FIFO Dads and Discipline - how to make it work

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By psychologist Angie Willcocks

As I've said before, FIFO families face the same problems and issues as other families. It’s just that some of these issues are intensified in FIFO families.

Take parenting, for example. Mums and Dads all over Australia have disagreements about rules and discipline for their children. It is normal for one parent to be stricter than the other; for one parent to think that the other is "too tough" or "too soft"; for one parent to think that their way is the best way.

In a FIFO family, the practicalities around having one parent work away can result in these 'normal' disagreements becoming significant family issues. This can take some of the fun out of being a dad and can even make going home stressful.

The FIFO lifestyle can work well for kids. FIFO dads have a unique opportunity to be involved in their kid's day-to-day life when they're home. However, it is important to work through any parenting differences to get the most out of being a FIFO dad. 

Here's how!

In my experience, there are three main areas of parenting that couples most often disagree about: Expectations, The Rules and Discipline.

'Expectations' refers to what is expected of the child. Day-to-day expectations relate to things like manners, toileting, and sleep. Broader expectations relate to things like schooling, success and relationships (with friends and family).

'The Rules' refers to what sorts of behaviours are unacceptable and will not be tolerated.

'Discipline' refers to how 'Expectations' and 'The Rules' will be managed in the family. Discipline is not just about punishment after bad behaviour, but also encompasses clear rules, praise and encouragement, planned ignoring, and consequences.

Which of the three areas do you and your partner disagree on? Active parenting involves both parents working together to reach a point of agreement or common ground about each of the three areas. It won't always be easy. And don't worry if you don't reach a point of total agreement. It's not necessary, or even desirable for you and your partner to parent in exactly the same way. It is the basic underlying principals that matter.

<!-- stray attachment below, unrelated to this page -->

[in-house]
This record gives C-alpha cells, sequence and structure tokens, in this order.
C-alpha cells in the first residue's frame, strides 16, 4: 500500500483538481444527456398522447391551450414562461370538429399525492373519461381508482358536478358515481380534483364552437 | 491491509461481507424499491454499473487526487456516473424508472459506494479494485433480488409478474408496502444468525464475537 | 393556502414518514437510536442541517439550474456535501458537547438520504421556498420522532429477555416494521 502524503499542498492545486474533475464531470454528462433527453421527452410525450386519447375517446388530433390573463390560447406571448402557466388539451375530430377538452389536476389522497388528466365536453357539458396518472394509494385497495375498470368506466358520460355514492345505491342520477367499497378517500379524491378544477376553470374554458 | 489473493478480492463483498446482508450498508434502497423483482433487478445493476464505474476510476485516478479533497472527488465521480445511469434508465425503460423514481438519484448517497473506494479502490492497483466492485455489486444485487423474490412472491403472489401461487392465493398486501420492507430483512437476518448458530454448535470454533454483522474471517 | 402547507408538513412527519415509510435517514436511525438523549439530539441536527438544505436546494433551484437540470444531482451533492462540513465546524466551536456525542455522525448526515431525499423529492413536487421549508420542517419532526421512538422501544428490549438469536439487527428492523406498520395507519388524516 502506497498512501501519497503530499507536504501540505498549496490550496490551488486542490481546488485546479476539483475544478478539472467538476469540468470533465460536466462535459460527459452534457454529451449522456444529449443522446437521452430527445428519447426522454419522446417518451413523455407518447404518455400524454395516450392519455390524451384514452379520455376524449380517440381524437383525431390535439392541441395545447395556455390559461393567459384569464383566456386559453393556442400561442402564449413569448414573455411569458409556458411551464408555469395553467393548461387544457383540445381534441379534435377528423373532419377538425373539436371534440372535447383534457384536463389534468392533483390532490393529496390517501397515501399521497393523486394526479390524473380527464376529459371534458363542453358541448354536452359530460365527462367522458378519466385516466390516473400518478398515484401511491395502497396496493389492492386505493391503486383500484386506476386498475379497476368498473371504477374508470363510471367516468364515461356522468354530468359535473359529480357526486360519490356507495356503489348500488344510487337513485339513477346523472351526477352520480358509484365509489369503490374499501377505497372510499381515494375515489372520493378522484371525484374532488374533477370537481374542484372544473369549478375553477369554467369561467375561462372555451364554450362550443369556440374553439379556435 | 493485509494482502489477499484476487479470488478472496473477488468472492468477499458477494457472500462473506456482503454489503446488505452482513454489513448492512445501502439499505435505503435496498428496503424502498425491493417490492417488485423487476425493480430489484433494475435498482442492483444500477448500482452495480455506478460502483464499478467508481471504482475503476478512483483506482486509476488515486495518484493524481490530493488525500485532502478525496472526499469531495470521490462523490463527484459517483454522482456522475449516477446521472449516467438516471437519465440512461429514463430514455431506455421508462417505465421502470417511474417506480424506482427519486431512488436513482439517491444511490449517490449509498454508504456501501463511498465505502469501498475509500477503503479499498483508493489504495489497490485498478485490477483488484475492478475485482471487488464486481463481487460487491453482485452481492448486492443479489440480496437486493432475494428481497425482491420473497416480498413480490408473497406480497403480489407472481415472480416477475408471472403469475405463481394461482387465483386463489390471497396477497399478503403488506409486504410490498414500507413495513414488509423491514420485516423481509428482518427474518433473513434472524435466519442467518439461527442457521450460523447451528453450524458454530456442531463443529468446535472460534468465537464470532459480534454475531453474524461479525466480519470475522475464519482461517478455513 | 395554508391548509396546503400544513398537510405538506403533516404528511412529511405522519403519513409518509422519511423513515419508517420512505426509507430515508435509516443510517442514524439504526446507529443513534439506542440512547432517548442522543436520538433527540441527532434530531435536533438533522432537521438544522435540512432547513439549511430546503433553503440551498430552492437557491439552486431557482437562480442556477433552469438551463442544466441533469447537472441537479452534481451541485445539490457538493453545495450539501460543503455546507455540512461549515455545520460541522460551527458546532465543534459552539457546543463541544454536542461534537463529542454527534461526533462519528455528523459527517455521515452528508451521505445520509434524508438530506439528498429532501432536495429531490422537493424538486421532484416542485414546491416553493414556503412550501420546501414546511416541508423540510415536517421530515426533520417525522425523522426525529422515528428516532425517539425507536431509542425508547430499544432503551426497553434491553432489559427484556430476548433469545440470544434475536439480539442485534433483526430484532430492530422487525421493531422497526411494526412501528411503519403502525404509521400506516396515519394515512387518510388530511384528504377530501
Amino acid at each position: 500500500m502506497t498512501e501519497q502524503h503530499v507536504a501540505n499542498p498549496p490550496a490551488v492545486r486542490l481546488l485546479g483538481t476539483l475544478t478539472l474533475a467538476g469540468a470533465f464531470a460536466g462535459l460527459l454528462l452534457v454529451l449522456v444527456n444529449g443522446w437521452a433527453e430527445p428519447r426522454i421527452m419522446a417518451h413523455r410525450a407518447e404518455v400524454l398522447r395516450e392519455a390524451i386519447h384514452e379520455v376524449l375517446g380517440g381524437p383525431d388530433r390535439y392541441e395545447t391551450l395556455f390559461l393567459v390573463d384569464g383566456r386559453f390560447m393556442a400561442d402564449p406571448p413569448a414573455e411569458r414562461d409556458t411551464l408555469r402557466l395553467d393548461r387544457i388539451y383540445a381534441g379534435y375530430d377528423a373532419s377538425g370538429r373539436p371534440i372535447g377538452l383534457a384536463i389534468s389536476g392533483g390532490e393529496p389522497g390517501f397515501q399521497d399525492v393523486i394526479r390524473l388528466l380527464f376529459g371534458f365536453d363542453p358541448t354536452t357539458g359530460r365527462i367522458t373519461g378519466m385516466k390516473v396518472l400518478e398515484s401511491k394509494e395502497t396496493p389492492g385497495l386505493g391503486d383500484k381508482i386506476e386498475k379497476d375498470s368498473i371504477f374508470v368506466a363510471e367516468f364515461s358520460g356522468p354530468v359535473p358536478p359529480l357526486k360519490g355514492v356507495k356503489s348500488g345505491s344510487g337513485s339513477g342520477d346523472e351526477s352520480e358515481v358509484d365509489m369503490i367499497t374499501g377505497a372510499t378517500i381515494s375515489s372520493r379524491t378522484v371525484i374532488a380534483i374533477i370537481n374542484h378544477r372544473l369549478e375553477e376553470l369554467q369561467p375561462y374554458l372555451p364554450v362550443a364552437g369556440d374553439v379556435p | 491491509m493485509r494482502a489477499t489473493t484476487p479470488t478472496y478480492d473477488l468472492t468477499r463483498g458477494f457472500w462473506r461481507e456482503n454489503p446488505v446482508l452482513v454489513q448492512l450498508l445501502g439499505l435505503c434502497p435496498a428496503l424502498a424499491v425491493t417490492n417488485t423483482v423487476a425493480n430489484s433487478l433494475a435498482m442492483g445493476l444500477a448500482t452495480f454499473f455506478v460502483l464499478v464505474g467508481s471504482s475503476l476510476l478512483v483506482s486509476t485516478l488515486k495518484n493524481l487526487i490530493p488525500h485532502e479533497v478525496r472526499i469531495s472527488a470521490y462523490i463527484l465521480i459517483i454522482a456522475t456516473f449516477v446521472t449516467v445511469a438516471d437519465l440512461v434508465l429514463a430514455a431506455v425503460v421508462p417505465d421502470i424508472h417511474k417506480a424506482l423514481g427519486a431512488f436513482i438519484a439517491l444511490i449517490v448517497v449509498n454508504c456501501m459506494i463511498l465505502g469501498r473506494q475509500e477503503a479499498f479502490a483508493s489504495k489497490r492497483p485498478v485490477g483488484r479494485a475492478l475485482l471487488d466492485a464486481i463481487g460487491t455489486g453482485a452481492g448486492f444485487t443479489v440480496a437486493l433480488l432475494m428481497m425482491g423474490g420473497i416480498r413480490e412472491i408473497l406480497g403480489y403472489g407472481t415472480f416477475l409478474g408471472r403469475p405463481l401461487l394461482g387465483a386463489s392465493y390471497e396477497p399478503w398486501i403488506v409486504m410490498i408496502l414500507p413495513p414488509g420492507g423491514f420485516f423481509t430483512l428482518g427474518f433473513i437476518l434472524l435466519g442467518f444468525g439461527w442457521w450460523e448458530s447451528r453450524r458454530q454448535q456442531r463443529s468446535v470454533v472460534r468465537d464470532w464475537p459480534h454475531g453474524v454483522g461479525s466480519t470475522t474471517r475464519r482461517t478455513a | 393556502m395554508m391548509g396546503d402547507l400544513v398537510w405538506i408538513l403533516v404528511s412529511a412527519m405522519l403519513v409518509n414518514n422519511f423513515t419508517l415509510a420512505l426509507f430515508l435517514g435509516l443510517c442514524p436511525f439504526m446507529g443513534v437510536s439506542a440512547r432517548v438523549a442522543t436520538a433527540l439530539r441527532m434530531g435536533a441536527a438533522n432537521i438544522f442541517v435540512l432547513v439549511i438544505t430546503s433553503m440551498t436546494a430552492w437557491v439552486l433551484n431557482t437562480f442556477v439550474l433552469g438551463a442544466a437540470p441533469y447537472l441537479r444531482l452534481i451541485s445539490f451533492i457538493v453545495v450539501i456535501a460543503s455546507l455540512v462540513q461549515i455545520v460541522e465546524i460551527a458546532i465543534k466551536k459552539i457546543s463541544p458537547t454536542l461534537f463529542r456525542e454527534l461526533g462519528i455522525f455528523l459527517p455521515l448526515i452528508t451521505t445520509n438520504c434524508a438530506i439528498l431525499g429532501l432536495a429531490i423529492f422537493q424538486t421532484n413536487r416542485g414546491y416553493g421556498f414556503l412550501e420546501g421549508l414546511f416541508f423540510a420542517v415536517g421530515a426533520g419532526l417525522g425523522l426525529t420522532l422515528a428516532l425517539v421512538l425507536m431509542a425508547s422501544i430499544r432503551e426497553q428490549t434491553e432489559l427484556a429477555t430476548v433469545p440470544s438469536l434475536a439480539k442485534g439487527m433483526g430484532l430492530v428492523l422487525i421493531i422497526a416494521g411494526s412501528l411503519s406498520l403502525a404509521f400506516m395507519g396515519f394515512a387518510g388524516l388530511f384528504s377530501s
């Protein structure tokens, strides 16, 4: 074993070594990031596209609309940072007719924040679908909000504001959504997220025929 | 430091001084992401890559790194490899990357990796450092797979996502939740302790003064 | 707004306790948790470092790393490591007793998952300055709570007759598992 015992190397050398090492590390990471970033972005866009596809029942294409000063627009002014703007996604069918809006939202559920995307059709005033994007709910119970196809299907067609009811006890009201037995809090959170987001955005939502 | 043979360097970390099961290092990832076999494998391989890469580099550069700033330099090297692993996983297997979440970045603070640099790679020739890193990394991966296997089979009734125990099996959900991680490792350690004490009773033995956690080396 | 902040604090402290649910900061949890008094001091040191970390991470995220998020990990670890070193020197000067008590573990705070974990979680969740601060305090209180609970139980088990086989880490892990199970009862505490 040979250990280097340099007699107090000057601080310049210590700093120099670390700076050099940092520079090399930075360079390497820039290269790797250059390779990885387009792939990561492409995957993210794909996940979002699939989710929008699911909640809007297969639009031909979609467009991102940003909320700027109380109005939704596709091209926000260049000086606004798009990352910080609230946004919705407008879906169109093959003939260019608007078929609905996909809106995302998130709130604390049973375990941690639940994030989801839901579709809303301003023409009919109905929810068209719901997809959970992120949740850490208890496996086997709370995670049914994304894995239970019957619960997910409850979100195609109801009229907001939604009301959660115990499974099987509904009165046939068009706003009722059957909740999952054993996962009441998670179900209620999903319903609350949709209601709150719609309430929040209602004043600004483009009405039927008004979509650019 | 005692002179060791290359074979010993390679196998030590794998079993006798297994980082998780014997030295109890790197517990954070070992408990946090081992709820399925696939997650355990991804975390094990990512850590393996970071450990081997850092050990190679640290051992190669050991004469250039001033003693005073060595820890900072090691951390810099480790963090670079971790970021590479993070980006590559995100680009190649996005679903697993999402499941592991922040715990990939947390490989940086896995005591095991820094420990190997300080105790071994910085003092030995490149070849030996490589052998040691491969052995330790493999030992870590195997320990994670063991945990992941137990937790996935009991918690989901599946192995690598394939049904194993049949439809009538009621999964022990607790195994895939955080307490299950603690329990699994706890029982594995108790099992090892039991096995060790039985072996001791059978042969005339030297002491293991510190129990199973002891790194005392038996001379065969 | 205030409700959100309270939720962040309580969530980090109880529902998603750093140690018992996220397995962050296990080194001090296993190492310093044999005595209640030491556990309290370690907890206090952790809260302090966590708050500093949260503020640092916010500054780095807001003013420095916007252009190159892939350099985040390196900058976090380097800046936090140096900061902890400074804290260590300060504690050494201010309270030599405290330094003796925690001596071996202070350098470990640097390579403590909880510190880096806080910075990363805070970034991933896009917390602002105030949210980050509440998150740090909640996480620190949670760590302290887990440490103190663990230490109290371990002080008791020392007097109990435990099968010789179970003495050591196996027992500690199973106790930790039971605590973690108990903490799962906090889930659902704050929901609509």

Here are some tips for FIFO dads:

  • Take the time to have a think about the three areas of parenting for yourself. (Remember, they are Expectations, The Rules and Discipline). In what areas do you think you and your partner agree? What areas do you disagree? Can you think of reasons why you might disagree about this particular area? (Reflecting on your own upbringing and life experiences as well as those of your partner can help).
  • Make a time to discuss parenting with your partner. Give your partner time to have a think about the areas that you agree and disagree as well.
  • Together, work towards reaching some common ground about Expectations, The Rules and Discipline for your kids.
  • You and your partner might need some help coming up with plans and solutions for discipline. There are books available with different ideas for discipline. Read the ideas, think about them, talk about them.  
  • Come up with a list of family rules. Depending on the age of your kids, involve them. Write them up and stick them to the fridge. Make it fun as well as practical. (One of our family rules is "everybody practice the moonwalk" – courtesy of my five-year-old daughter who loves Michael Jackson!) Re-visit your family rules at least every six months.